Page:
'Baby dyke' is just another stage of life, isn't it? It's just a question of how long it takes to get there, right?
What comes to mind, strangely enough, is spending time with old women in North Africa, especially after they'd been widowed. These were women who had never had a choice of whether or not to marry — let alone who to marry. The happiest women in the older set that I knew in the 1970s were those women in polygynous marriages. They were just fine, thank you, sharing (the burden) of one husband. Grateful as could be at not being stuck with him (and his mother) alone. The freedom felt by widows was not just palpable, it's visible even in photographs.
And the younger women (we're talking rural sector here) complained that polygyny had been outlawed. And therefore, they'd be stuck with some old geezer doing all the labor for him and his brood. They were not at all grateful for the 'liberation' from polygyny.
Not exactly baby-dykes, I agree. And I know that women are also sorrowful at the loss of a lifetime mate. But what I witnessed were women relieved from the burden of serving men. Content to be an elder themselves, served by their younger generation. And the unhappiest old woman I knew was being forced back into a marriage by her son. Long story. Hishma!
But in our country, and in urban life, surely it shouldn't take until widowhood to discover one's own gynephilia. But sometimes the signs are there and we just plain missed it.
Upon reflection, I think I've had five little moments of awakenings that I just clear somehow missed at the time. Not including obvious baby dyke moments like crushes. Or that feeling when getting strapped into a black leather corset for the very first time.
No, these moments were a bit more nuanced. Just a bit.
In chronological order:
the sonny-boy incident: Fifth or sixth grade. I was running back home after getting a 'pixie' haircut (that's what it was called at the time). Ran across the street without looking. And this man (who almost hit me with his car) hollered out his window, "Watch out, sonny!" And I was mortified. It downright scared the butch right outta me. Oh well. Think of all the years that coulda been different if I had risen to that occasion.
the Electra moment: The Greek film Electra came out in 1962. I was fourteen. My mom took me to UC Berkeley's Wheeler Auditorium to see it. And my jaw dropped. It was the moment that Irene Pappas, in an act of defiance and grief, finds a private corner and cuts off her long tresses, and is shorn, ready for mourning. A truly orgasmic moment in film making. But my own butch moment had already passed (see above), and instead I spent years trying to personify Pappas' Greek anguish. Mostly I practiced the intensity of her eyes. Failing miserably, of course. But I fell in love for the first time without even noticing.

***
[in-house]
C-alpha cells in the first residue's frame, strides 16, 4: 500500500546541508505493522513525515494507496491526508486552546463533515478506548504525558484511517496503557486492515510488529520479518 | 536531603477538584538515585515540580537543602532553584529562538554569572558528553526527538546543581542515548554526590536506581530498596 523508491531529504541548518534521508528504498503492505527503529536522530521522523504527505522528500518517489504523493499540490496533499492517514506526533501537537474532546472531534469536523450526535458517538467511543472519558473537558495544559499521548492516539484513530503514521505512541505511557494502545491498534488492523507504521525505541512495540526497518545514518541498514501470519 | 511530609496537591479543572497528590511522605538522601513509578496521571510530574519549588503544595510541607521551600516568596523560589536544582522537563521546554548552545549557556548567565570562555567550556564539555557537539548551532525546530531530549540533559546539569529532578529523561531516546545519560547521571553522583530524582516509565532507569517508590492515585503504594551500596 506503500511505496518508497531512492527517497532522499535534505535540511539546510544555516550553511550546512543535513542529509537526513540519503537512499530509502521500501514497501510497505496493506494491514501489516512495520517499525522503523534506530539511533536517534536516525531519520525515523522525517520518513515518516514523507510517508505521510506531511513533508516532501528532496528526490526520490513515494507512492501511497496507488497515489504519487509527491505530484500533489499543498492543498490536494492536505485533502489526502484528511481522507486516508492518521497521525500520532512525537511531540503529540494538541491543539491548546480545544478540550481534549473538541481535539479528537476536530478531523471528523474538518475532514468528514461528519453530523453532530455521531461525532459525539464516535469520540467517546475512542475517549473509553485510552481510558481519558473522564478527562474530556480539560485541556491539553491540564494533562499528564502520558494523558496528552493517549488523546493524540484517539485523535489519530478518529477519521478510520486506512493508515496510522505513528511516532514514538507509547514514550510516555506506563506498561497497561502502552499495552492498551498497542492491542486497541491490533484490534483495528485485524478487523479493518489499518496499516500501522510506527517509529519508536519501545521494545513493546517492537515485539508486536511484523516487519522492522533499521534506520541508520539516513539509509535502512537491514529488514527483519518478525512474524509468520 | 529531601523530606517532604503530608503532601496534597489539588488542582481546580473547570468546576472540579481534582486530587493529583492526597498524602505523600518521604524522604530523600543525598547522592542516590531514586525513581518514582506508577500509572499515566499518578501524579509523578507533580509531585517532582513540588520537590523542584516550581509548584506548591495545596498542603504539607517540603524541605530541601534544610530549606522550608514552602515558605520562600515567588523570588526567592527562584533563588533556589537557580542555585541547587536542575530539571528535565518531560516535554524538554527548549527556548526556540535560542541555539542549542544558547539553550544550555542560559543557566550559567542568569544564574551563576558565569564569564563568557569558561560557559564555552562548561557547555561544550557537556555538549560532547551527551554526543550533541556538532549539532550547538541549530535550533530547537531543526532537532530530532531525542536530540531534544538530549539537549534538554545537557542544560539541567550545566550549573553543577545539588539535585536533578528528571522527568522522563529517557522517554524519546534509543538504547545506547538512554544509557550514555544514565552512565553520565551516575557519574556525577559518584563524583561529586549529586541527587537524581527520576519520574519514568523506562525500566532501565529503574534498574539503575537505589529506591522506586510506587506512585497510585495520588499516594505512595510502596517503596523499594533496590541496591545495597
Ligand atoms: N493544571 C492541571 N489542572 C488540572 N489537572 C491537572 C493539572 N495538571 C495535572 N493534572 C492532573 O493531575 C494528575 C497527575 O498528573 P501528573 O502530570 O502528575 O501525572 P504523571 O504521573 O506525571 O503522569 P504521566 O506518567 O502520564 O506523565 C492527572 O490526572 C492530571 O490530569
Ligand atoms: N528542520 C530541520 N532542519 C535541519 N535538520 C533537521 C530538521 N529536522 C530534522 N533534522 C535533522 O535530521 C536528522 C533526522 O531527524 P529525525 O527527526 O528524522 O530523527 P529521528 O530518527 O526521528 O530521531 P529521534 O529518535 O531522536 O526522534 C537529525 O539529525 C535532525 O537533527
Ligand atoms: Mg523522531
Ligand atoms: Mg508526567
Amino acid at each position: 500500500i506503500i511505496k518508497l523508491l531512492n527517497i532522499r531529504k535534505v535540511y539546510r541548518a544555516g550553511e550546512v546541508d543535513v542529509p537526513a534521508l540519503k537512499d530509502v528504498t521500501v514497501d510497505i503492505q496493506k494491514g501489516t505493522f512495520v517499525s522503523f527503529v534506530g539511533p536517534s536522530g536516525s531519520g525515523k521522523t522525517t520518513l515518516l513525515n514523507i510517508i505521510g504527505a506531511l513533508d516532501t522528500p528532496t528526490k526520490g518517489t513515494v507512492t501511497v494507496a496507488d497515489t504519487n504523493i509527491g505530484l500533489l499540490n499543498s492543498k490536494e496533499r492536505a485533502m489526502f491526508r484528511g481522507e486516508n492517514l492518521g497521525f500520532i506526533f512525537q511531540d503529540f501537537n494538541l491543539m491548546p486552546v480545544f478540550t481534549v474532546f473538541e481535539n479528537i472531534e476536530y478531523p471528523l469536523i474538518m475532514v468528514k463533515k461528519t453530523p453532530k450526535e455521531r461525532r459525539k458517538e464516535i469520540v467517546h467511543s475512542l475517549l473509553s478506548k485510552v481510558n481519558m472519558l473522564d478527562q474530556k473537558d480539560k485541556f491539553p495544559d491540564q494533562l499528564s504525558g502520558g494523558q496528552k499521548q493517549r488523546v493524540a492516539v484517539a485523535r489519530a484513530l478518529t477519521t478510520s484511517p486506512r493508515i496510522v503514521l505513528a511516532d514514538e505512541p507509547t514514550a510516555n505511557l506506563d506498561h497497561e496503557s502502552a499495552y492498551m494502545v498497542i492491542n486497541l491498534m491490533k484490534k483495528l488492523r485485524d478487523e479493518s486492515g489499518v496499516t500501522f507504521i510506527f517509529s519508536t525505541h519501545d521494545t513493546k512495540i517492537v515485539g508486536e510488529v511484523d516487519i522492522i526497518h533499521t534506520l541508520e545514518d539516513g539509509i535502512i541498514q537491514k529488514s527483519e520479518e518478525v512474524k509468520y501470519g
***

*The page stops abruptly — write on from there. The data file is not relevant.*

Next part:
the kd lang/cindy crawford Vanity Fair photo shoot: I was up skiing with family and friends. Staying back one afternoon to grade (yet another) set of exams. I had the whole condo to myself. Took a break in the middle of a set, and picked up some magazine lying around. Flipped it open. And almost fell to the floor. kd lang! I believe the correct contemporary expression would be OMG!
There's more, of course, but why go any further than kd lang?
My point is that there are these moments when we can choose to know ourselves, or choose to not read the signs. Or, I suppose, we can read the signs, and choose to change or not to change. Or we find ourselves waiting for the life cycle to come round and hand us a form of liberation (as older women do in North Africa). Or we never discover who we are or what we want.
And in some cultures or communities it is just plain too dangerous to display this kind of awakening. Too life-threatening. And so we hide. Or suppress. Or repress (which might be be the best option to live with under some circumstances).
And in other cultures or communities it's not too dangerous to awaken. And we find ourselves wide awake, with another new world to explore.
And why think about all this now?
It was a chance email from North Africa that sent my mind back so many decades ago. Thinking about what happened to the girl who dared wear pants, ride a bike, carry money — in a village where these acts were considered aberrant if not obscene for a teenage girl. It was downright cross-dressing. A form of transvestism there. The boys threw rocks at her. Shouted at her terrible insults of gender confusion ... But her father indulged her. She was one of the girls decidedly in favor of polygyny — so as not to be stuck entirely at a man's whim. And then her father did something no other father in the village had done.
He taught her a trade. And got her out of there.
And with this email, I thought of her. And these moments when we discover ourselves. These moments when we choose either to be or not be what it is we really are. And I thought of the courage it takes to not compromise. And I thought of Irene Pappas' defiant, smoldering eyes. And kd lang.
And I still think it's a life cycle thing. To declare ourselves (or not). And it just takes some of us a whole lot longer to get there.